June 04, 2019
Electronic Waste Recycling Activities
Electronic waste recycling activities, such as dismantling of scrap, shredding and separation, thermal, or hydrometallurgical processes may release toxic substances. In practice, polybrominated diphenyl ethers (PBDEs) and organophosphate esters are widely used in high-impact polystyrene as flame-retardant additives. Unfortunately, such additives can leak out into the environment during the lifetime or destruction of the product, because these compounds are not chemically bound to the polymer matrix. Research work by Sjödin et al.  demonstrated that brominated and phosphorus-containing additives to plastic materials are emitted in indoor work environments and in areas related to recycling. Eight PBDE congeners including decabromodiphenyl ether (BDE-209); decabromobiphenyl (BB-209); 1,2-bis(2,4,6-tribromophenoxy)ethane (BTBPE); tetrabromobisphenol A (TBBPA); and five arylated and six alkylated organophosphate esters were identified and quantified in the air samples from the dismantling of a hall and a shredder room of a Swedish electronics recycling plant. In the air of the dismantling plant, the concentration of triphenyl phosphate was one to two orders of magnitude higher; hepta- to deca-BDE, BTBPE, and TBBPA were several orders of magnitude higher than those observed in any other work environment involved with the assembly of circuit boards, offices containing computers, or computer repair facilities. Therefore, the dismantling of electronic scrap may encounter a challenge and must be considered carefully as a result of the potential threat that these chemicals pose to human health.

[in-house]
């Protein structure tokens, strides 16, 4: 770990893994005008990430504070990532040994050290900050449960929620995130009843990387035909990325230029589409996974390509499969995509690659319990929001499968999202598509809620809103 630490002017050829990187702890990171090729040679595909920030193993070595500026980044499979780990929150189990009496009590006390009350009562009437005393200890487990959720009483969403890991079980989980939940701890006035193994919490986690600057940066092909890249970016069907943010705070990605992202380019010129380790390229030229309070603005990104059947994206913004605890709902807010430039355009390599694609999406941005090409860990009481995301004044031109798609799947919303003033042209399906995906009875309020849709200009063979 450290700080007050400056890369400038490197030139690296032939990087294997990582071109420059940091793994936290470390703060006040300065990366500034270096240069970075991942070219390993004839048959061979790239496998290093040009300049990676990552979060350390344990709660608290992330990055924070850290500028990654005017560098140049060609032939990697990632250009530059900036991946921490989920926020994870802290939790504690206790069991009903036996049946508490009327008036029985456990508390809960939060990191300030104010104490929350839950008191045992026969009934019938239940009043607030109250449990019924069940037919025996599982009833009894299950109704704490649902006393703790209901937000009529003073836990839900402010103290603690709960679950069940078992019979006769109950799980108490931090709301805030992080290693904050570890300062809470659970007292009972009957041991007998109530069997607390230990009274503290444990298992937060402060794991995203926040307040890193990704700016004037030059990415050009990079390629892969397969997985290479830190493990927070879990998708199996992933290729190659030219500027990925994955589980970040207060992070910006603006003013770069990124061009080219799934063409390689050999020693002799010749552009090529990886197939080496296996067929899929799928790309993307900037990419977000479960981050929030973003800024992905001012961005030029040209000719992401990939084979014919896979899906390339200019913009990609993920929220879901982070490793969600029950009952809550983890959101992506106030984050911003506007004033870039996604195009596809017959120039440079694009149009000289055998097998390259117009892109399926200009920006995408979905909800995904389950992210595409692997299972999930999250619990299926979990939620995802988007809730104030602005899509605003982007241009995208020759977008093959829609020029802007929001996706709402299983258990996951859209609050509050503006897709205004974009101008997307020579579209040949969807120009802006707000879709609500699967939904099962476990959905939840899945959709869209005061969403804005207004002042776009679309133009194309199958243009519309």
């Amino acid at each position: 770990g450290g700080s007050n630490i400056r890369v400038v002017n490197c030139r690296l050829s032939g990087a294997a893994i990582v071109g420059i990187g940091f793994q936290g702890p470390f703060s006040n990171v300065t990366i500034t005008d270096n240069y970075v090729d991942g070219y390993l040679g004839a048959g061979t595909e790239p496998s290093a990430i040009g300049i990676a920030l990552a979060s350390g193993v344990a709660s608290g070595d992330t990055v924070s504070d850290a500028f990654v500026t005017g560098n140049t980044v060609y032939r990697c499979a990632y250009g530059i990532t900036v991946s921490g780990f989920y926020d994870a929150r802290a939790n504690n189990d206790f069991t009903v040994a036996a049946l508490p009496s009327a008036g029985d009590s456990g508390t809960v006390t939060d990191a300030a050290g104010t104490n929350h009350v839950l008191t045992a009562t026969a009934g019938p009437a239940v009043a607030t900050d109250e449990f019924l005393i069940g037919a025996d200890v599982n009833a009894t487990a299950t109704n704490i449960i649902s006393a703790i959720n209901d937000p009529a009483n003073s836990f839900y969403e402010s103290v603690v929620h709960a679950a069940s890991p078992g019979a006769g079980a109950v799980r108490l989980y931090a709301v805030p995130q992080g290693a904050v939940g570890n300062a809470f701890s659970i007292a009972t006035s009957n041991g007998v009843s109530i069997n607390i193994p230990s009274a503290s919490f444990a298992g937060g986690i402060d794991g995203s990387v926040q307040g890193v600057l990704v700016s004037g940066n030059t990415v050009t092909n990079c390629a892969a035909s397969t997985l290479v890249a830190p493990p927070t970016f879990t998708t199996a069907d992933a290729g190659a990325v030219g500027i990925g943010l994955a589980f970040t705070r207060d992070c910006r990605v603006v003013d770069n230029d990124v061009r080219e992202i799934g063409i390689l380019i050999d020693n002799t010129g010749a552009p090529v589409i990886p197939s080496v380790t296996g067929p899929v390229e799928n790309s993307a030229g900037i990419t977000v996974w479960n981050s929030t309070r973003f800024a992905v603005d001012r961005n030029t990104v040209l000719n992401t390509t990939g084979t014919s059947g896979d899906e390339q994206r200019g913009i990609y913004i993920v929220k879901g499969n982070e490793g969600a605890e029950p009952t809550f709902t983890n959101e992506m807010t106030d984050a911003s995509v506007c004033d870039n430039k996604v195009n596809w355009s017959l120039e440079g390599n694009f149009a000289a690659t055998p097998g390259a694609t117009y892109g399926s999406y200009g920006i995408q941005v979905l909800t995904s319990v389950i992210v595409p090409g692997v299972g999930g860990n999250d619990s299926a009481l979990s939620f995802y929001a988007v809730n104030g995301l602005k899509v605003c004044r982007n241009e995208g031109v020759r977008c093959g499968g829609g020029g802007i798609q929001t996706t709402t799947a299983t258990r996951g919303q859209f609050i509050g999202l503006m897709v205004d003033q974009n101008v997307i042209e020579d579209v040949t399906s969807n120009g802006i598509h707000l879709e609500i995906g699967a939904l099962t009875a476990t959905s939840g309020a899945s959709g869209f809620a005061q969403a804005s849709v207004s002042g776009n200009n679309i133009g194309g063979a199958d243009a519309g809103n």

Numerous studies [59–64] have been carried out to evaluate the exposure of toxic substances from some informal recycling activities in developing countries, such as China, India, and Nigeria. Because of the manual processes involved in the materials recovery processes, the level of toxics such as dioxins and acids released is very high in some informal recycling activities. For example, e-waste recycling in Guiyu, China, resulted in the contamination of the entire region, pervading the water, air, soil, and biota of the region. https://www.sciencedirect.com/topics/earth-and-planetary-sciences/waste-recycling